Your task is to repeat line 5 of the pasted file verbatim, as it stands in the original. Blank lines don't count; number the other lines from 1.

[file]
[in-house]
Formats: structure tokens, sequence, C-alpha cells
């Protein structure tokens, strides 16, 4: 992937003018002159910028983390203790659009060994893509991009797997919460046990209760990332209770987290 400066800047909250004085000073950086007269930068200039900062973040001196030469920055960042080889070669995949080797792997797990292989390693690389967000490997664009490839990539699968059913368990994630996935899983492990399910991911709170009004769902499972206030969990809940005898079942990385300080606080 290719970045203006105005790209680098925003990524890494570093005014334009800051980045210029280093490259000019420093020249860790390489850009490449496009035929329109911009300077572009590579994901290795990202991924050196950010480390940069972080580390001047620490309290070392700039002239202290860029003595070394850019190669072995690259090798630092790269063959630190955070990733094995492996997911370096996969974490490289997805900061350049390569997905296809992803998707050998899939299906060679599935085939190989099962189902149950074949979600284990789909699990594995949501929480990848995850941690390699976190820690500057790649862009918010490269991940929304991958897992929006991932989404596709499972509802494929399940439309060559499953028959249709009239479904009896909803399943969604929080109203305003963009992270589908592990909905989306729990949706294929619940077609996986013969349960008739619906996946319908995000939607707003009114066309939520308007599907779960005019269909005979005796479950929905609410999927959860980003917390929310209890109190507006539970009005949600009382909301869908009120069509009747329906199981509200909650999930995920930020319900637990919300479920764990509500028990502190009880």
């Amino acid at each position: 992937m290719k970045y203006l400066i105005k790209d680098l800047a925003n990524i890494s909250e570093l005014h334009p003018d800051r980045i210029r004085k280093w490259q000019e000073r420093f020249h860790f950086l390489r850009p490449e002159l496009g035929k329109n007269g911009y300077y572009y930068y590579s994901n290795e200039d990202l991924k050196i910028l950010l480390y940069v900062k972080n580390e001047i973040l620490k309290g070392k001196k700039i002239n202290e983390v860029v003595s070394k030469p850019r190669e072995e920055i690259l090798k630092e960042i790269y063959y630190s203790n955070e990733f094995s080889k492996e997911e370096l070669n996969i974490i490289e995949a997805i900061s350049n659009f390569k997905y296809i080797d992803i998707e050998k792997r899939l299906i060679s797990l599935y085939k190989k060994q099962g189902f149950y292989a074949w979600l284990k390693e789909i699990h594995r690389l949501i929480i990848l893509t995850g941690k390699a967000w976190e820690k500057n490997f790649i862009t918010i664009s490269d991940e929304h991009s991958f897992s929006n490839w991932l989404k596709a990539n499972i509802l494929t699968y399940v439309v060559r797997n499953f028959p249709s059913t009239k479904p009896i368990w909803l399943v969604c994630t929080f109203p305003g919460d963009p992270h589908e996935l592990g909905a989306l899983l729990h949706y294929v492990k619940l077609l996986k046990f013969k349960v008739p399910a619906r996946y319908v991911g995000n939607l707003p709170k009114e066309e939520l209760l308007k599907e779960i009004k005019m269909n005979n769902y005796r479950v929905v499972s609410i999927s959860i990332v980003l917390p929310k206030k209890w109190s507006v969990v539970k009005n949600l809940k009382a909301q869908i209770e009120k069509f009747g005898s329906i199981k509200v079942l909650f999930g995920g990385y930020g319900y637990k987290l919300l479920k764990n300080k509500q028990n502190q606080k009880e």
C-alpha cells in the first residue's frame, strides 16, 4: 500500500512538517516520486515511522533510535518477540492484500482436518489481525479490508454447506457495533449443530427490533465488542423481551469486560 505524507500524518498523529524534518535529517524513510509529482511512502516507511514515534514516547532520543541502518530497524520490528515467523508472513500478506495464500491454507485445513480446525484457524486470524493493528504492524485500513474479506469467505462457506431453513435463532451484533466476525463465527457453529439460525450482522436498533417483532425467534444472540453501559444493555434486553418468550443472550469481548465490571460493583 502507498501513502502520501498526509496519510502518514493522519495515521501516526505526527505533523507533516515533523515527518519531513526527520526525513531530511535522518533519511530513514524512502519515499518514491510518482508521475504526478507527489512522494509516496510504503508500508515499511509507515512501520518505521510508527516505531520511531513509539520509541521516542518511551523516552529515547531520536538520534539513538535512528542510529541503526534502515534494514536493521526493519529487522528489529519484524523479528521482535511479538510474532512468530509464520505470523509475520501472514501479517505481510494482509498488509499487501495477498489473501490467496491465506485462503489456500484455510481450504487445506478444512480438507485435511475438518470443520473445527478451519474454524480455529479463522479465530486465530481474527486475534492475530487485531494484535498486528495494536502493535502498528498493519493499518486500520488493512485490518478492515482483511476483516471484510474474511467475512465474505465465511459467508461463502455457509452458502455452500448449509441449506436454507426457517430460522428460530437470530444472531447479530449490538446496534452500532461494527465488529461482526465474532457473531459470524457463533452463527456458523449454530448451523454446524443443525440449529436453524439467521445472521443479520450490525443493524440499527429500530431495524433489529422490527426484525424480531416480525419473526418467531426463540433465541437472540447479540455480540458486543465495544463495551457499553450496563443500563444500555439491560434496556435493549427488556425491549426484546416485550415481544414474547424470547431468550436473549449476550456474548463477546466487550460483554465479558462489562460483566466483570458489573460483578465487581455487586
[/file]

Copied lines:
C-alpha cells in the first residue's frame, strides 16, 4: 500500500512538517516520486515511522533510535518477540492484500482436518489481525479490508454447506457495533449443530427490533465488542423481551469486560 505524507500524518498523529524534518535529517524513510509529482511512502516507511514515534514516547532520543541502518530497524520490528515467523508472513500478506495464500491454507485445513480446525484457524486470524493493528504492524485500513474479506469467505462457506431453513435463532451484533466476525463465527457453529439460525450482522436498533417483532425467534444472540453501559444493555434486553418468550443472550469481548465490571460493583 502507498501513502502520501498526509496519510502518514493522519495515521501516526505526527505533523507533516515533523515527518519531513526527520526525513531530511535522518533519511530513514524512502519515499518514491510518482508521475504526478507527489512522494509516496510504503508500508515499511509507515512501520518505521510508527516505531520511531513509539520509541521516542518511551523516552529515547531520536538520534539513538535512528542510529541503526534502515534494514536493521526493519529487522528489529519484524523479528521482535511479538510474532512468530509464520505470523509475520501472514501479517505481510494482509498488509499487501495477498489473501490467496491465506485462503489456500484455510481450504487445506478444512480438507485435511475438518470443520473445527478451519474454524480455529479463522479465530486465530481474527486475534492475530487485531494484535498486528495494536502493535502498528498493519493499518486500520488493512485490518478492515482483511476483516471484510474474511467475512465474505465465511459467508461463502455457509452458502455452500448449509441449506436454507426457517430460522428460530437470530444472531447479530449490538446496534452500532461494527465488529461482526465474532457473531459470524457463533452463527456458523449454530448451523454446524443443525440449529436453524439467521445472521443479520450490525443493524440499527429500530431495524433489529422490527426484525424480531416480525419473526418467531426463540433465541437472540447479540455480540458486543465495544463495551457499553450496563443500563444500555439491560434496556435493549427488556425491549426484546416485550415481544414474547424470547431468550436473549449476550456474548463477546466487550460483554465479558462489562460483566466483570458489573460483578465487581455487586